My personal experience with Oaxaca City COVID travel: I ended up in a situation for the same reason that full-time travelers like me end up in stupid situations: travel.
Reader Mail: Hi Trish! First I want to commend your blog for having such a unique voice. I feel like I am talking to a friend when reading your blogs. Kudos! I really love how helpful and easy to understand your blogs are. You are a real person! Anyway, I am an American living in Mexico City and I plan to travel to Oaxaca City this month. I saw that you traveled there and your Oaxaca pics are very pretty! Can you share your experience in traveling Oaxaca City during COVID? I just want to know what to expect at this time. Thank you!
– Brittany Wurst, USA
Thank you for writing! Oh yes… that Oaxaca trip was a little bit unexpected. I went there in September for a road trip from Puerto Escondido, San Jose, then Oaxaca City, and that was a really funny experience since I ended up staying in.
Fortunately, I have some good friends currently living in Oaxaca City like @wsetravel and @lostboymemoirs. You can get in touch with them about the current situation but I will still share my personal experiences here so you’d know what to expect.
I also called a few hospitals for information about COVID testing in case you need it. This info is updated and I will keep updating it as we go. Such a strange time we are living in!
Good luck and I hope you make it! Feel free to contact me via Instagram if you have more questions.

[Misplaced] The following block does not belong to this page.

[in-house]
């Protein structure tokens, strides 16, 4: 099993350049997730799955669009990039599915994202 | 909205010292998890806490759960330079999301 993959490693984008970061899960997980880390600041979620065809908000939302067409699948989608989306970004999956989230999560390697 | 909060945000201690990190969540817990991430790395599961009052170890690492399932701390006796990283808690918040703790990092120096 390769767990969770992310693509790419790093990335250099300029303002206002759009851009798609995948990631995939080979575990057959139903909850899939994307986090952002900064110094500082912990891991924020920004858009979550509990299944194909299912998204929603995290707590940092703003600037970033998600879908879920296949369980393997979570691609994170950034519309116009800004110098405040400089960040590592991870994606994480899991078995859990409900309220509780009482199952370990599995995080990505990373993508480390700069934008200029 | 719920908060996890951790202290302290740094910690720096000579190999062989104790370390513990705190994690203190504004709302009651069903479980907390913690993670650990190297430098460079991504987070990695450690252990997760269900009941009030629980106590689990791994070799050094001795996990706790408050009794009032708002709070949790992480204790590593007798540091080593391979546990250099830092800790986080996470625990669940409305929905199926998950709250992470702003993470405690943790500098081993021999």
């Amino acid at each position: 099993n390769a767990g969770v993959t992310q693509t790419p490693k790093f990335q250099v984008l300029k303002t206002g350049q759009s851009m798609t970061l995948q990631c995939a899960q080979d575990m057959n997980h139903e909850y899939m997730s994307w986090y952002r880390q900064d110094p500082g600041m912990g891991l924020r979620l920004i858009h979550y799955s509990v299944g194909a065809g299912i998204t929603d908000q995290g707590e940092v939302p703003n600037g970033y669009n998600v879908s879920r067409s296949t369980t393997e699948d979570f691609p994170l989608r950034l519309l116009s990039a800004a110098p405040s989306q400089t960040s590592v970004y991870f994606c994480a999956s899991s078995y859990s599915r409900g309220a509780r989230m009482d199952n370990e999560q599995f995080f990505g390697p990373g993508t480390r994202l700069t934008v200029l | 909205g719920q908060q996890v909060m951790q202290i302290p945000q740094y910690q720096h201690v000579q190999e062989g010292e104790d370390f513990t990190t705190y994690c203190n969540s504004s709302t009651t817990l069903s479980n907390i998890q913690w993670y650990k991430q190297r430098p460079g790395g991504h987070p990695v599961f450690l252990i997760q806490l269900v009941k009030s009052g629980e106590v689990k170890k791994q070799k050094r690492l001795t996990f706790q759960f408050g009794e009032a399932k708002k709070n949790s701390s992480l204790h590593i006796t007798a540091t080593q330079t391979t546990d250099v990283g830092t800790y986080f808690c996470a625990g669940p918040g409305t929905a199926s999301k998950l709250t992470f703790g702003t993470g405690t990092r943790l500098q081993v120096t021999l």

I ended up in a situation for the same reason that full-time travelers like me end up in stupid situations: travel. In the middle of August, when everyone was still in denial about COVID, I planned a trip to Oaxaca City with some friends and did not do any research. First, I missed my flight to Puerto Escondido (which is the first leg of this Oaxaca road trip).
Second, there was hurricane Laura which decided to arrive while I was in the mountains of San Jose del Pacifico (2nd leg). These instances deserve a standalone blog post but anyway, this has nothing to do about COVID. My point is, travel is different now and we need to adapt and change the way we travel.
After Puerto Escondido and San Jose, I finally made it to Oaxaca City (last leg) hoping that something will materialize. Then everything was closed……..
Is Oaxaca City open for tourism?
Ethnobotanical Garden? CLOSED. Hierve El Agua? CLOSED. All the instagrammable places are closed, let’s just put it that way. What was left for me to do was to explore the Oaxacan food culture which was also one of the goals for this trip. Food in Oaxaca is a tourist attraction as they have the best gastronomic scene in Mexico.